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Old 03-08-2011, 05:38 AM   #155
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Originally Posted by Doug Pirahna View Post
I really like what I see and read of this bike. What about the proximity of the heads to the rider's knees? Looks like it could get plenty toasty.

Look at any Guzzi -- the rider's knees are way closer to the heads than on this bike.

I'm just thoroughly impressed that these two guys really have actually done their homework on what was missing on a good sport-touring bike. They really do seem to have a passion to make this bike exactly what they wanted, bean counters be damned, which is worth something in my book. Doesn't mean I can afford one but it's awesome to know this bike is going to be out there and have a chance. I have never understood why American motorcycle manufacturers can't make anything but cruisers. These guys just seem to be engineering nerds who really like motorcycles and that is exactly the kind of person who should be building them. That was Mr. Honda. I'd like to see it more.
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Old 03-08-2011, 05:51 AM   #156
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Originally Posted by DevilNinjaDog View Post
Look at any Guzzi -- the rider's knees are way closer to the heads than on this bike.

His knees look like they're resting on the heads to me! I don't think you insert your legs through the heads on a Guzzi to ride it do you?
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Old 03-08-2011, 05:57 AM   #157
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Originally Posted by Doug Pirahna View Post

His knees look like they're resting on the heads to me! I don't think you insert your legs through the heads on a Guzzi to ride it do you?
Anybody have a photo of this guy on there from another angle?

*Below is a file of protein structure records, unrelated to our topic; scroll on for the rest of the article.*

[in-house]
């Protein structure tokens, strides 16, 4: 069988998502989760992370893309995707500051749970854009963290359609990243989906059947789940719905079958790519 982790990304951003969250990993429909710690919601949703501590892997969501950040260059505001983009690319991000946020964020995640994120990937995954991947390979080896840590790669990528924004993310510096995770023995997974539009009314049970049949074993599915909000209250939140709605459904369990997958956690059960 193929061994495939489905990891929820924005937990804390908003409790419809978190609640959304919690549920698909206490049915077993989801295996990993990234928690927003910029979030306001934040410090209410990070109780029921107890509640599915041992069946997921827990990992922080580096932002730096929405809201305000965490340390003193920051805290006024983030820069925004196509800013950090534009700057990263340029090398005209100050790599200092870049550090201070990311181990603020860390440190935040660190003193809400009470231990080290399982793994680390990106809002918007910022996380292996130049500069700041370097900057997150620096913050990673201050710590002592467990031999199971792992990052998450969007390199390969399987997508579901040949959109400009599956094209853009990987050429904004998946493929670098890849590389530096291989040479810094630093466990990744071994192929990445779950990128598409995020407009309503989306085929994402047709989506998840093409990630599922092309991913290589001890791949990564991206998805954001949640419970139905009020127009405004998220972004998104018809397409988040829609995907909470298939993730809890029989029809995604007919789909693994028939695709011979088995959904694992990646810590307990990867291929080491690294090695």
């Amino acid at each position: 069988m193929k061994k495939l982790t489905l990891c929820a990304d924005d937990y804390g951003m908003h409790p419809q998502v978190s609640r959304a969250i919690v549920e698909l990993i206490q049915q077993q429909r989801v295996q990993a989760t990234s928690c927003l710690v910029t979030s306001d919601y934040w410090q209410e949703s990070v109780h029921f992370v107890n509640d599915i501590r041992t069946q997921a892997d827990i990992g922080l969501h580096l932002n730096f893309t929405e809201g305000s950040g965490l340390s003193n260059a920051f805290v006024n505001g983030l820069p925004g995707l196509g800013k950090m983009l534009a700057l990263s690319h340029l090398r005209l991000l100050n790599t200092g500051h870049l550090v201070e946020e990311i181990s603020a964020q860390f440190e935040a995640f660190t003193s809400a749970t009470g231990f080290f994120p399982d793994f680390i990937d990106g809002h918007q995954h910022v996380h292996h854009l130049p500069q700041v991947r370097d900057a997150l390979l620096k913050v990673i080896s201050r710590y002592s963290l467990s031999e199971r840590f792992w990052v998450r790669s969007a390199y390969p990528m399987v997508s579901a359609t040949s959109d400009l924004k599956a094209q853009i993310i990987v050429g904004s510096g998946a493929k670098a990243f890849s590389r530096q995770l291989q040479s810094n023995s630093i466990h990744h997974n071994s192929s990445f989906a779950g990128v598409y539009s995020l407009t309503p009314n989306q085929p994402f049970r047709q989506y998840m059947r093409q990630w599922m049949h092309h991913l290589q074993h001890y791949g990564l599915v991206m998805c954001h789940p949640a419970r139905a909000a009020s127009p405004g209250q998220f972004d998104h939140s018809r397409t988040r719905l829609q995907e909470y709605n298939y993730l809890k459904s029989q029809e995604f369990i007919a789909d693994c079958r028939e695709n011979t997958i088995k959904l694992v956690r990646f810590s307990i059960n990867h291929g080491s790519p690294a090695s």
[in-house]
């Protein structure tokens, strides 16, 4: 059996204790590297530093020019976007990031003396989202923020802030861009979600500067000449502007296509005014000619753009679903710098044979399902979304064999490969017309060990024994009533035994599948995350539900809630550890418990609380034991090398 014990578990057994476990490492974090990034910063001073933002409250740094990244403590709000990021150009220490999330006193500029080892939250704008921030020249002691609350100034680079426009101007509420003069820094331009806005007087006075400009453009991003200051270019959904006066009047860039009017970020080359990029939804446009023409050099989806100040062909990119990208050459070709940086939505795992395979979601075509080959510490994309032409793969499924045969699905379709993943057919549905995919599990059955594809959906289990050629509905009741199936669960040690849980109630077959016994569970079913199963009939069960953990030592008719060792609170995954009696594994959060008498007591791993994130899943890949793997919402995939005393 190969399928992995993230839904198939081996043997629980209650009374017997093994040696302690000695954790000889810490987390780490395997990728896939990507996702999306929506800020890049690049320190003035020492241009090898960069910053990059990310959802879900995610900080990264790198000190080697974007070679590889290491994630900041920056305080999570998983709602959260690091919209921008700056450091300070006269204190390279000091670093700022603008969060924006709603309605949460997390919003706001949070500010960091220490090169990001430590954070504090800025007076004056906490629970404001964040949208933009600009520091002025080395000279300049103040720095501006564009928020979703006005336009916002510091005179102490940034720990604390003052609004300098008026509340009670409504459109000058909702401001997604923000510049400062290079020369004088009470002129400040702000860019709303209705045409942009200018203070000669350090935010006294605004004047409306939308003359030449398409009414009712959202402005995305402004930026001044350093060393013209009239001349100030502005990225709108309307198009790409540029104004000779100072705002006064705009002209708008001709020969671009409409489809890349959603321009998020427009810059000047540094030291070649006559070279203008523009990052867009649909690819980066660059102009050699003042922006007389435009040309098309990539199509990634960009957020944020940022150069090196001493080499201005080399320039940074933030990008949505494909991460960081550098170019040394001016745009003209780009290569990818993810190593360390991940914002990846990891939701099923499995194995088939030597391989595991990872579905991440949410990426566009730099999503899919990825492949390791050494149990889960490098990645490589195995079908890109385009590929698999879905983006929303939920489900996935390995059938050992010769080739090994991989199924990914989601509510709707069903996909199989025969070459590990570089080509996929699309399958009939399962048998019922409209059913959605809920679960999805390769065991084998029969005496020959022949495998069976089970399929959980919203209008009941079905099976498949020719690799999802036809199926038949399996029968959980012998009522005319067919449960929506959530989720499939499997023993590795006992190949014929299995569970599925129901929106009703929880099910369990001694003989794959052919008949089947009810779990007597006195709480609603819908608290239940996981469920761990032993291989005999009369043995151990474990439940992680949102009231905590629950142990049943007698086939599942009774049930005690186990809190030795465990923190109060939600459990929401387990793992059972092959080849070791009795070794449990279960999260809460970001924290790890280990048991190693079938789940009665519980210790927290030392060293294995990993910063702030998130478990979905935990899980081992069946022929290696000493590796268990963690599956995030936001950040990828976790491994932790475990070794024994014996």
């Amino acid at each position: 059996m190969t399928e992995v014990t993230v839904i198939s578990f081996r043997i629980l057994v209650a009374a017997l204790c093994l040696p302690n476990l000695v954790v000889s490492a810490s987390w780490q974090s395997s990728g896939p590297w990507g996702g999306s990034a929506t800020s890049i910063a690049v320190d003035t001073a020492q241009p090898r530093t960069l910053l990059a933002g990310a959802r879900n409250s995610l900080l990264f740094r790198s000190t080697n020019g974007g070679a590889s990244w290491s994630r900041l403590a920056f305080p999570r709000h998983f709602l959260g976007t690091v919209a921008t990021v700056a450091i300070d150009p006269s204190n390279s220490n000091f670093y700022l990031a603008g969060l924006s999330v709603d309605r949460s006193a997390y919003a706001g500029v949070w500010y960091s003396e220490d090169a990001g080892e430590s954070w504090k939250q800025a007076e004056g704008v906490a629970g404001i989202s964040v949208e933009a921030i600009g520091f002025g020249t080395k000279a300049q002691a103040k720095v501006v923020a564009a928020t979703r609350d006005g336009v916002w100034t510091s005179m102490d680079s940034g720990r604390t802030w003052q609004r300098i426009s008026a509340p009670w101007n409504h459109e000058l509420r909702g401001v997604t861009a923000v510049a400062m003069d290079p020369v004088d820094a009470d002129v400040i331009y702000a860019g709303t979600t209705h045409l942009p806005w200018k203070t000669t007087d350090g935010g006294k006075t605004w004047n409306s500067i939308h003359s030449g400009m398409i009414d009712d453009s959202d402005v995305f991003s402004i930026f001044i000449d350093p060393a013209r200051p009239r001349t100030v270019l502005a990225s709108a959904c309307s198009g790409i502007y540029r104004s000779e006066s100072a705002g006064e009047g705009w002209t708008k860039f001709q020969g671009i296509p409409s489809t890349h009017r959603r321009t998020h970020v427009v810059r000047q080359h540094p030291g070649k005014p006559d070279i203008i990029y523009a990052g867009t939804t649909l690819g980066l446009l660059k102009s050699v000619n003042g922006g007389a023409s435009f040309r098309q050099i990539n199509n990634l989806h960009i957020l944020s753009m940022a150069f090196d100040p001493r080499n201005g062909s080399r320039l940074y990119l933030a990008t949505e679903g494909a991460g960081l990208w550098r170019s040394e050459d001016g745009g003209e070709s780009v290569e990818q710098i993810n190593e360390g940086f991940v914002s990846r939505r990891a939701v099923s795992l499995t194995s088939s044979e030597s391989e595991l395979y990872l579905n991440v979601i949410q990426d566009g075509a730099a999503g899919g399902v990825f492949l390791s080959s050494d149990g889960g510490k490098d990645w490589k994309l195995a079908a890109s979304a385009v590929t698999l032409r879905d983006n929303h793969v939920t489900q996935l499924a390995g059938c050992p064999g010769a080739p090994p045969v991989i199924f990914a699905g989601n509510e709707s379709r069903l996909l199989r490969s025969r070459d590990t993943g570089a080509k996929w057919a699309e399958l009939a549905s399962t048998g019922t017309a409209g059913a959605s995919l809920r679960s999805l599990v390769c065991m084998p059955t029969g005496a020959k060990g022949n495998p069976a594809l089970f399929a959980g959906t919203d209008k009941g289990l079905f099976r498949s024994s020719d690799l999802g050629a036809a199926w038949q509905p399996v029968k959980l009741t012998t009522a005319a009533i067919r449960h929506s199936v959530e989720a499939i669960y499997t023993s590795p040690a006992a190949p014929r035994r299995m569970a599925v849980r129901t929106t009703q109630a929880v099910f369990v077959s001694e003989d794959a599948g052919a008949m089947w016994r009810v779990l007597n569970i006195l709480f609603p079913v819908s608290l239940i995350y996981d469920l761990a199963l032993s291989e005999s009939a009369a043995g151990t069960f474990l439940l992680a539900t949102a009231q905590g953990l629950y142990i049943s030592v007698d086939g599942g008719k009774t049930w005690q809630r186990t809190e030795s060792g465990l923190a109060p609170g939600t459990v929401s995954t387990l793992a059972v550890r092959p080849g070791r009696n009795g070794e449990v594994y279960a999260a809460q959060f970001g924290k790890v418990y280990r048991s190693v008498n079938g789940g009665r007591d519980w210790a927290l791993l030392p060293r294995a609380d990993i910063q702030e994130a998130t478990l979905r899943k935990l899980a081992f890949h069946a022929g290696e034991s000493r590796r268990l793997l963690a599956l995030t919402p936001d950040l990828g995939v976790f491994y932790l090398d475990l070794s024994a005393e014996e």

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Old 03-08-2011, 06:08 AM   #158
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Anybody have a photo of this guy on there from another angle?
Check the video in post 147 around the 3:00 mark.
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Old 03-08-2011, 07:37 AM   #159
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Originally Posted by DevilNinjaDog View Post
I'm just thoroughly impressed that these two guys really have actually done their homework on what was missing on a good sport-touring bike.
What is missing on a good sport touring bike?

It seems to me this bike is in the same sport touring - with emphasis on sport -as the Bandit 1250, the VFR800, and possibly VFR1200, as well as the CBF1000 which is available in this market, and maybe the ZX14. I keep hearing from riders who do a lot of long distance riding that they don't want a chain driven bike. To me, this bike would be more attractive with a belt than a chain. Sure, chain gives you a choice of gearing, but on a touring bike it's not critical, and chain maintenence is not a big deal but still, a belt is virtually maintenance free.

Let's hope they don't price it out of reach for their target demographic.
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Old 03-08-2011, 07:47 AM   #160
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Originally Posted by Gadget Boy View Post
What is missing on a good sport touring bike? ...

... Let's hope they don't price it out of reach for their target demographic.
Depends a bit how much the "character" aspect is relevant. 1650cc longitudinal v4 based on a US v8? Sounds like it could have a bigger personality than its Japanese rivals - if you like that sort of thing (and I do).

But we are still waiting on a lot of the details. We are hoping it will be much lighter than a VFR1200, and if it is not, then it will be a much harder sell.

Similarly, if this motor does not feel a lot better to ride - for those who are sensitive to that sort of thing - than a Japanese transverse crank inline 4 of two thirds its swept volume, then you are right: it will struggle.

Especially if it is also offered at a large multiple of their prices.
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Old 03-08-2011, 07:56 AM   #161
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Originally Posted by Moronic View Post